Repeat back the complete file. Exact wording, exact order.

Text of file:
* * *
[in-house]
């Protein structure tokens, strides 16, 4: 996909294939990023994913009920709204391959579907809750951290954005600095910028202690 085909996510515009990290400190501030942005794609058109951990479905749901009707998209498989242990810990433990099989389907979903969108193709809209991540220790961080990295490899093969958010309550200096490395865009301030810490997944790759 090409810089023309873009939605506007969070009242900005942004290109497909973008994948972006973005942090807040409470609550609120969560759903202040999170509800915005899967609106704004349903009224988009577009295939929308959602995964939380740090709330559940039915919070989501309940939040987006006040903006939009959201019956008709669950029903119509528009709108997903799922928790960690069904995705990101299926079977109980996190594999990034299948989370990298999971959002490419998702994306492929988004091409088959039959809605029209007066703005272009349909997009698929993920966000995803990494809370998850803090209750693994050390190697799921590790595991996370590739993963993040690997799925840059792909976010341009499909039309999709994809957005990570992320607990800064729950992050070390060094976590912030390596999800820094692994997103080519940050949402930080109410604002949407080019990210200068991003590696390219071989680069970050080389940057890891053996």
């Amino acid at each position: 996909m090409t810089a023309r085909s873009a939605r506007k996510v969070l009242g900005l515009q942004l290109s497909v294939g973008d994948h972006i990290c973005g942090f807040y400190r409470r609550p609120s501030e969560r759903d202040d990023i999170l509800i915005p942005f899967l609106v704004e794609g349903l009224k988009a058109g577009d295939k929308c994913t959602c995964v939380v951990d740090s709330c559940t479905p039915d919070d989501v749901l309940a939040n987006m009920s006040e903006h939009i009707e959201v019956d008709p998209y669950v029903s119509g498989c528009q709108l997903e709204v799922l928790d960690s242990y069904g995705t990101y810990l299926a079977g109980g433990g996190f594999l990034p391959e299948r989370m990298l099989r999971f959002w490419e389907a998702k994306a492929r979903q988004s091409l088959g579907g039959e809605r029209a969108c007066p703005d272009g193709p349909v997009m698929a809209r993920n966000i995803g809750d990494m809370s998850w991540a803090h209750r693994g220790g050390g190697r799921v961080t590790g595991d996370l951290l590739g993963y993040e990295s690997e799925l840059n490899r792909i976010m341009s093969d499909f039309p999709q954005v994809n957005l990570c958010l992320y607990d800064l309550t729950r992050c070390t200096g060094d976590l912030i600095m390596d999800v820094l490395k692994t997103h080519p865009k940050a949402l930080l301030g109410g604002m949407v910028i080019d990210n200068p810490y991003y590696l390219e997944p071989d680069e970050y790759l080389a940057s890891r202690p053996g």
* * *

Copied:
[in-house]
């Protein structure tokens, strides 16, 4: 996909294939990023994913009920709204391959579907809750951290954005600095910028202690 085909996510515009990290400190501030942005794609058109951990479905749901009707998209498989242990810990433990099989389907979903969108193709809209991540220790961080990295490899093969958010309550200096490395865009301030810490997944790759 090409810089023309873009939605506007969070009242900005942004290109497909973008994948972006973005942090807040409470609550609120969560759903202040999170509800915005899967609106704004349903009224988009577009295939929308959602995964939380740090709330559940039915919070989501309940939040987006006040903006939009959201019956008709669950029903119509528009709108997903799922928790960690069904995705990101299926079977109980996190594999990034299948989370990298999971959002490419998702994306492929988004091409088959039959809605029209007066703005272009349909997009698929993920966000995803990494809370998850803090209750693994050390190697799921590790595991996370590739993963993040690997799925840059792909976010341009499909039309999709994809957005990570992320607990800064729950992050070390060094976590912030390596999800820094692994997103080519940050949402930080109410604002949407080019990210200068991003590696390219071989680069970050080389940057890891053996």
């Amino acid at each position: 996909m090409t810089a023309r085909s873009a939605r506007k996510v969070l009242g900005l515009q942004l290109s497909v294939g973008d994948h972006i990290c973005g942090f807040y400190r409470r609550p609120s501030e969560r759903d202040d990023i999170l509800i915005p942005f899967l609106v704004e794609g349903l009224k988009a058109g577009d295939k929308c994913t959602c995964v939380v951990d740090s709330c559940t479905p039915d919070d989501v749901l309940a939040n987006m009920s006040e903006h939009i009707e959201v019956d008709p998209y669950v029903s119509g498989c528009q709108l997903e709204v799922l928790d960690s242990y069904g995705t990101y810990l299926a079977g109980g433990g996190f594999l990034p391959e299948r989370m990298l099989r999971f959002w490419e389907a998702k994306a492929r979903q988004s091409l088959g579907g039959e809605r029209a969108c007066p703005d272009g193709p349909v997009m698929a809209r993920n966000i995803g809750d990494m809370s998850w991540a803090h209750r693994g220790g050390g190697r799921v961080t590790g595991d996370l951290l590739g993963y993040e990295s690997e799925l840059n490899r792909i976010m341009s093969d499909f039309p999709q954005v994809n957005l990570c958010l992320y607990d800064l309550t729950r992050c070390t200096g060094d976590l912030i600095m390596d999800v820094l490395k692994t997103h080519p865009k940050a949402l930080l301030g109410g604002m949407v910028i080019d990210n200068p810490y991003y590696l390219e997944p071989d680069e970050y790759l080389a940057s890891r202690p053996g």